Donald Trump has again criticized the FBI raid on Mar-a-Lago that revealed classified materials, calling the court-approved search a “hoax and a hoax.”
Like all the other hoaxes and hoaxes they have used to try to silence the vast majority of the American people, I have the truth on my side, and when you have the truth, you will eventually win, Trump wrote Saturday in a post on his Truth Social network.
A public search warrant on Friday showed Trump is under federal investigation for potential violations of the Espionage Act, which makes it illegal to misuse classified information, including sharing it with people not authorized to receive it.
FBI agents searched Mar-a-Lago earlier this week and removed 11 batches of classified documents, including some designated Top Secret, according to the Justice Department.
Trump addressed the FBI’s search for Mar-a-Lago in a post on his Truth Social
Donald Trump has again slammed the FBI raid on Mar-a-Lago that revealed classified materials, calling the court-approved search a “hoax and a hoax”
An aerial view of Donald Trump’s Mar-a-Lago estate was seen earlier this week. The FBI searched Trump’s Mar-a-Lago estate as part of an investigation into whether he took classified records from the White House to his residence in Florida.
Earlier Saturday, a report claimed that Trump’s attorney signed a statement in June that said all classified materials held at Mar-a-Lago had already been returned to the government.
The New York Times reported that Trump’s legal team gave assurances after Jay Pratt, the Justice Department’s counterintelligence chief, visited Trump’s beach club in South Florida on June 3.
The newspaper said Pratt met with two of Trump’s lawyers to discuss the handling of classified information during the visit.
Apparently by signing a declaration that all confidential documents had been removed from Mar-a-Lago, his attorneys triggered the Justice Department’s decision to conduct the search on Monday.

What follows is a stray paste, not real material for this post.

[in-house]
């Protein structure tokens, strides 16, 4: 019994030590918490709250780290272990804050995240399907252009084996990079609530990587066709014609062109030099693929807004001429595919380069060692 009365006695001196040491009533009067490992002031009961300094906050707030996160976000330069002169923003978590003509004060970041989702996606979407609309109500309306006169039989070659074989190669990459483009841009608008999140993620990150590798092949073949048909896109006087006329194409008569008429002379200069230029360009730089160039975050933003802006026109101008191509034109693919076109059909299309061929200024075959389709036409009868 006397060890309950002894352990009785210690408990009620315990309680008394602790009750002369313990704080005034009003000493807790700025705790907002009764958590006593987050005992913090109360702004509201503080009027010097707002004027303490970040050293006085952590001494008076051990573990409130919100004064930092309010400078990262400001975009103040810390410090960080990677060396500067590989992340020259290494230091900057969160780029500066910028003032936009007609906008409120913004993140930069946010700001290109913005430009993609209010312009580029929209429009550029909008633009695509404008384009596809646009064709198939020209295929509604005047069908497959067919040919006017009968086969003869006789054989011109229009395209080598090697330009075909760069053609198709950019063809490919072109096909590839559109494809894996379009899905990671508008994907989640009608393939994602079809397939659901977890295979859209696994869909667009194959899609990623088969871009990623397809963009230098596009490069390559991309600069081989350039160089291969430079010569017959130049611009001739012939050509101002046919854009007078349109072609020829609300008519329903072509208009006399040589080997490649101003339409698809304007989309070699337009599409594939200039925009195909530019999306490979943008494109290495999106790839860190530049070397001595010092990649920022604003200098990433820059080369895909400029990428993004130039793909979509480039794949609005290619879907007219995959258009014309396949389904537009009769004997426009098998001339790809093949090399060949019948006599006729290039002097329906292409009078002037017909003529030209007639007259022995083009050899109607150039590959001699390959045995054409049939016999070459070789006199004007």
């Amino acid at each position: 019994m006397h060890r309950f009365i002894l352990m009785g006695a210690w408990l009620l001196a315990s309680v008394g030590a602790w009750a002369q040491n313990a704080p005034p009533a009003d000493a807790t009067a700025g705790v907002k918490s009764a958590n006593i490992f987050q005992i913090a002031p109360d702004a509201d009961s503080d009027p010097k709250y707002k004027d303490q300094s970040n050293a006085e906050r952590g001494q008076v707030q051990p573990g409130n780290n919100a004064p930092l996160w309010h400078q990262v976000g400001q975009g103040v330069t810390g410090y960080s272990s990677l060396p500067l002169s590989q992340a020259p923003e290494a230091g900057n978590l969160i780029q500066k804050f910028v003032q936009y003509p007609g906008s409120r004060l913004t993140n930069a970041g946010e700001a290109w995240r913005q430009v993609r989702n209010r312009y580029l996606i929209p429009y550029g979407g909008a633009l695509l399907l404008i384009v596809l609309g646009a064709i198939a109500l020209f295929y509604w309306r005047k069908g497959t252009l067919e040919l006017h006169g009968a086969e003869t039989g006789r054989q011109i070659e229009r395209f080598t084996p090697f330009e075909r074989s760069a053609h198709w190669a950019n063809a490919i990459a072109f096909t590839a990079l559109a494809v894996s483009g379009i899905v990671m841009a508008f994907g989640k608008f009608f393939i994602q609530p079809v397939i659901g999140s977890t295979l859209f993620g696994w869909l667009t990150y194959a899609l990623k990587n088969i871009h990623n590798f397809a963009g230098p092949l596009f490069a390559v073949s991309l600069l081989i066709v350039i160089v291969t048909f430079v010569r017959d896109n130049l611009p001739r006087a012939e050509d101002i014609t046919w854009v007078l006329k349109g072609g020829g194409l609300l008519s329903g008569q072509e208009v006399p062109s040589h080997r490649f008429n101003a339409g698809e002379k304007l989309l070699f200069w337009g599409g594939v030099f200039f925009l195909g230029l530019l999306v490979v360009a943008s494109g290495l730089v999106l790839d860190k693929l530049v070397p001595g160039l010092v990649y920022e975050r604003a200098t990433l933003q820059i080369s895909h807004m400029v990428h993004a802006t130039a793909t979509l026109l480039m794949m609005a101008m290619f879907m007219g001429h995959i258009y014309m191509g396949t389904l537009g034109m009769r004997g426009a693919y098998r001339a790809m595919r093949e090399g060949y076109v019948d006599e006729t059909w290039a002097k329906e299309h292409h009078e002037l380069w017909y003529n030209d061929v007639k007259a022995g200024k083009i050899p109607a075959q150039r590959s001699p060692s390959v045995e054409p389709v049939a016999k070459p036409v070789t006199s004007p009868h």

The Justice Department did not immediately respond to requests for comment.
The former boss insisted on Friday that everything at Mar-a-Lago had been “declassified” and that agents “didn’t need to confiscate anything.”
Trump returned 15 boxes of the materials in January this year, with his lawyers telling the Justice Department that all of the materials had been returned to the government in June after a meeting with officials.
Some of the documents have been marked “top secret” and are meant to be kept in specialized government facilities, according to a copy of the memo.
The FBI needed to establish a reasonable suspicion that Trump committed a crime in holding onto the documents — the criminal statutes cited in the memo include espionage, records removal and obstruction of justice.
It appears that by signing a declaration to remove all documents, his attorneys triggered the Justice Department’s decision to conduct the inspection on Monday.
In an effort to resolve the dispute, Pratt and other officials visited the Florida home and spoke with Trump and two of his attorneys — Evan Corcoran and Christina Pope.
Last year, it was discovered that Trump took dozens of government documents and materials with him when he left office in January 2021.
The material was supposed to be sent to the archives under the provisions of the Presidential Records Act.
Then he returned 15 boxes of materials in January this year, which were checked and found to be classified information.
That sparked an investigation with the Justice Department and the FBI, and Trump was advised to return any other documents he kept.